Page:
NCO ensures 138th Soldiers can be found on the battlefield

Jan. 23, 2012 | By kentuckyguard

Story and Photos by Staff Sgt. Steve Tressler, 138th Fires Brigade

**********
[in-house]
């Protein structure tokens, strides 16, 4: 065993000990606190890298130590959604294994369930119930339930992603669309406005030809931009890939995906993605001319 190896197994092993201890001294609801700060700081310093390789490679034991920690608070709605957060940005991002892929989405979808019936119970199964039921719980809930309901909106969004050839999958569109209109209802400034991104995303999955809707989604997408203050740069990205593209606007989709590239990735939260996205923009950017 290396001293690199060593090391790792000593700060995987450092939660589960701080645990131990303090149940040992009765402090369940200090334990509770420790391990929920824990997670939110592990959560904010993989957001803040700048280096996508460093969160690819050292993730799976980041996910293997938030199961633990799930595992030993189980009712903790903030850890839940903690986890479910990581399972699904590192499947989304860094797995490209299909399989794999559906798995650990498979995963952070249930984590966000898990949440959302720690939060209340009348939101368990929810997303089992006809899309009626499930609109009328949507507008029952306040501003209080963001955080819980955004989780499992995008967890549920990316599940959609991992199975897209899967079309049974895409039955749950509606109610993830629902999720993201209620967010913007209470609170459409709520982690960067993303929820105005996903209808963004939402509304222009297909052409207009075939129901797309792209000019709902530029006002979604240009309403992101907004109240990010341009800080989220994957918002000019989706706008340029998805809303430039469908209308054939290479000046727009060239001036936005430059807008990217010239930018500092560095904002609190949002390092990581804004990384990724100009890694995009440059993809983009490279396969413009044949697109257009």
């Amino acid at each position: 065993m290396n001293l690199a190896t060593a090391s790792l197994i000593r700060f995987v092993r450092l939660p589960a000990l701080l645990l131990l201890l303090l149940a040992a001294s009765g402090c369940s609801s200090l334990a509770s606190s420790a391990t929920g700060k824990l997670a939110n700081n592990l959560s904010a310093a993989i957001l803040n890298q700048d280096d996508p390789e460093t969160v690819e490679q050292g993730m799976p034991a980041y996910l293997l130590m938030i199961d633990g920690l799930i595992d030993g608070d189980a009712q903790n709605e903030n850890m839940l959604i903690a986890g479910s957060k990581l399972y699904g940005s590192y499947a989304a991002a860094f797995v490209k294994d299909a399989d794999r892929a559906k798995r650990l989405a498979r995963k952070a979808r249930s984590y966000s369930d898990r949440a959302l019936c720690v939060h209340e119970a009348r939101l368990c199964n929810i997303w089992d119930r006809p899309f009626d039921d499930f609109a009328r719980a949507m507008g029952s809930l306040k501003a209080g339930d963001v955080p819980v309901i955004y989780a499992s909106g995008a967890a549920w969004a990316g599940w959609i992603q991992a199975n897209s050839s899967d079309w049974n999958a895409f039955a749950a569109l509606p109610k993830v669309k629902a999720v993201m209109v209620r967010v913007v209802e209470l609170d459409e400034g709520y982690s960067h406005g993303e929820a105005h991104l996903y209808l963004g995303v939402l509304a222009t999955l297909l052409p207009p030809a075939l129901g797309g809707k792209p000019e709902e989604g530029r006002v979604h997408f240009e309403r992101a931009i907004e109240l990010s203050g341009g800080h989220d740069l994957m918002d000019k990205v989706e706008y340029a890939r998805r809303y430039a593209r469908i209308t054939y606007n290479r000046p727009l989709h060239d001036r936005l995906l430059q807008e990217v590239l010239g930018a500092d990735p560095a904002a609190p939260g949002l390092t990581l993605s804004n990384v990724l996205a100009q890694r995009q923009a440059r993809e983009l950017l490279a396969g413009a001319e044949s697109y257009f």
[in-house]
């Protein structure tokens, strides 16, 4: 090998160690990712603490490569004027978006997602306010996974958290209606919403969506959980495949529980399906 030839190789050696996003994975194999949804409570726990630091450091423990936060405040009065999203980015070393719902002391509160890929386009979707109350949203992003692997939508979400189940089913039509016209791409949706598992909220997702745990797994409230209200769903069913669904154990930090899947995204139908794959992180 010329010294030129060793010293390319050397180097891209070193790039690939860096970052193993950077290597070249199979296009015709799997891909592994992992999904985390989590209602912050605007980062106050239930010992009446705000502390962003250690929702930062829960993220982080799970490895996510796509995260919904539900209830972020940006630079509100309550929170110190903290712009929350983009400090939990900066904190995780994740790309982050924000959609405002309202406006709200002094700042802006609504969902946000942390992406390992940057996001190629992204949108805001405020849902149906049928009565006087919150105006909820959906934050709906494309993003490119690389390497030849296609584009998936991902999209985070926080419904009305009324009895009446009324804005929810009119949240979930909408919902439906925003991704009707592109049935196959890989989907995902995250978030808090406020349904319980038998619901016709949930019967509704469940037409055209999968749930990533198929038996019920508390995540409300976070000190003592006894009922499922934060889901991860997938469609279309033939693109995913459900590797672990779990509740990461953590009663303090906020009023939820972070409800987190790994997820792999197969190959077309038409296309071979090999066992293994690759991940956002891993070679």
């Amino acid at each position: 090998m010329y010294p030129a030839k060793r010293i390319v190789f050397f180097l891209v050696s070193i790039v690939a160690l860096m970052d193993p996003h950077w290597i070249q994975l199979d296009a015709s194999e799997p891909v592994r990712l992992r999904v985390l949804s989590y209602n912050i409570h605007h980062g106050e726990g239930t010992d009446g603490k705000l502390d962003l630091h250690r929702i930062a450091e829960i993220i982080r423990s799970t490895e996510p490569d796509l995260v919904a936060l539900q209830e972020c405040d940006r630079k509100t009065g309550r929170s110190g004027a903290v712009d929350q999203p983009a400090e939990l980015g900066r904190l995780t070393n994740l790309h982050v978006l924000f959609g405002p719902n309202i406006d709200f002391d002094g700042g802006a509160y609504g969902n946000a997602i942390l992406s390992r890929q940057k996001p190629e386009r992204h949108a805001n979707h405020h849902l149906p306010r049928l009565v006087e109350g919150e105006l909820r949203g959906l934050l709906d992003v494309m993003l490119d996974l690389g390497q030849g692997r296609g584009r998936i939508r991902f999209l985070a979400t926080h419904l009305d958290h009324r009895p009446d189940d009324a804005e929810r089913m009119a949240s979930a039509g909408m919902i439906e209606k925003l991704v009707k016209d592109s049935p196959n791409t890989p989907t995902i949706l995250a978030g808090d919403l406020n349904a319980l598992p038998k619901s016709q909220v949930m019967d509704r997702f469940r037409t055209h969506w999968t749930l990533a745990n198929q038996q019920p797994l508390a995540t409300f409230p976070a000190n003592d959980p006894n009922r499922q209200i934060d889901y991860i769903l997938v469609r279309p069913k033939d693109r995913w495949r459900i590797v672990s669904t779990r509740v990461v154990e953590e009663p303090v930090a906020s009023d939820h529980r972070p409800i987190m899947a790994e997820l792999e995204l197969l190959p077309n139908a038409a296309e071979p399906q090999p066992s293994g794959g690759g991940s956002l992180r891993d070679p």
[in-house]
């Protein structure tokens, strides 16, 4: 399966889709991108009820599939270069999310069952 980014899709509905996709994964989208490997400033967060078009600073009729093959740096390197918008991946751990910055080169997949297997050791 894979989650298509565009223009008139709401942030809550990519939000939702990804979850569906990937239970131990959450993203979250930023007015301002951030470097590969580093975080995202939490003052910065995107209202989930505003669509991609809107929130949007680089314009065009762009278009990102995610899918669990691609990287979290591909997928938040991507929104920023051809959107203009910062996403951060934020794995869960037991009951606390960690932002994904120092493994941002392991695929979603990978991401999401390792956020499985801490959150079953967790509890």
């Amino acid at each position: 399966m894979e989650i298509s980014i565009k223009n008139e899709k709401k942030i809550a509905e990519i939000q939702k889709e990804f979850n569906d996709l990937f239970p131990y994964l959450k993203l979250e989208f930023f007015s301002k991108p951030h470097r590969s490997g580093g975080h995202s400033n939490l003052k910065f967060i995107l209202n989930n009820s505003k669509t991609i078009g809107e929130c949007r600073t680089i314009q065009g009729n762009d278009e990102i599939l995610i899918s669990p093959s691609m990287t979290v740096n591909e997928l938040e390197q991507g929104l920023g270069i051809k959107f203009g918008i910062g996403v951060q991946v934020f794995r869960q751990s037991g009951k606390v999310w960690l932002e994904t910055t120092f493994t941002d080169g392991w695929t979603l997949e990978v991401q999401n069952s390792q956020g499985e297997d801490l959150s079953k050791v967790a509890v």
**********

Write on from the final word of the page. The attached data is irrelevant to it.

[caption id="" align="aligncenter" width="576" caption="Staff Sgt. Nicholas Tomassi oversees the installation, maintenance and upgrading of the Blue Force Tracker system in more than a hundred vehicles for the 138th Fires Brigade. (Photo by Staff Sgt. Steve Tressler, 138th Fires Brigade)"]OLYMPUS DIGITAL CAMERA FORT KNOX, Ky. – One of the most strategic and life-saving breakthroughs in technology for Soldiers in combat was the invention and adaptation of the Blue Force Tracker or ‘BFT’ for short. The BFT is a more intricate version of the GPS that provides military commanders and the Soldiers with location information about friendly and hostile military forces. So when a part is defective on the BFT, it’s serious.  It can cost American lives in combat. The 138th Fires Brigade has a long-standing reputation for taking care of some of the best trained Soldiers in the National Guard. According to Chief Warrant Officer 2 Bernie C. Caldwell, 138th Fires Brigade Training Officer, “I think the best Soldiers in the National Guard are right here in Kentucky, and they deserve the best equipment and training.” [caption id="" align="alignleft" width="240" caption="Staff Sgt. Nicholas Tomassi checks the Blue Force Tracker system on a tactical vehicle. (Photo by Staff Sgt. Steve Tressler, 138th Fires Brigade)"]OLYMPUS DIGITAL CAMERA         It was at this point that Chief Caldwell assigned Staff Sgt. Nicholas Tomassi the task of overseeing, installing, and supervising the upgrades and replacement of the BFT system in over 124 of the 138th’s vehicles staged at Fort Knox, Kentucky. “I’m proud of the fact he trusted such a huge job to me, however I really didn’t understand how big of a job it would be until I got to Fort Knox” said Tomassi. Tomassi was given a timeline of three weeks and the help of two Soldiers, Sgt. Brittany Johnson and Staff Sgt. Steve Tressler, and three contractors to complete the mission. This was no easy task. Each individual vehicle had to be moved to the installation area, plus the installation of the BFT, and the system test to each BFT to insure it was done correctly, and finally the restaging of all 124 vehicles had to take place, and all within three weeks. The mission was completed in nine days. Tomassi  and his take-charge style ensured that it was done quickly and efficiently. “Once we got going we found a good rhythm to it all. The tough part was fighting the weather” said Tomassi.  “It rained for several days and was really cold and most of what we were doing was done outside.” “I was really happy, it’s not every day I can handoff a project this big to someone and know that everything will get done right” said Caldwell. “Tomassi did an outstanding job, so did the whole team at Fort Knox.” The Soldiers that will be the happiest are the ones that will be in those vehicles down the road.

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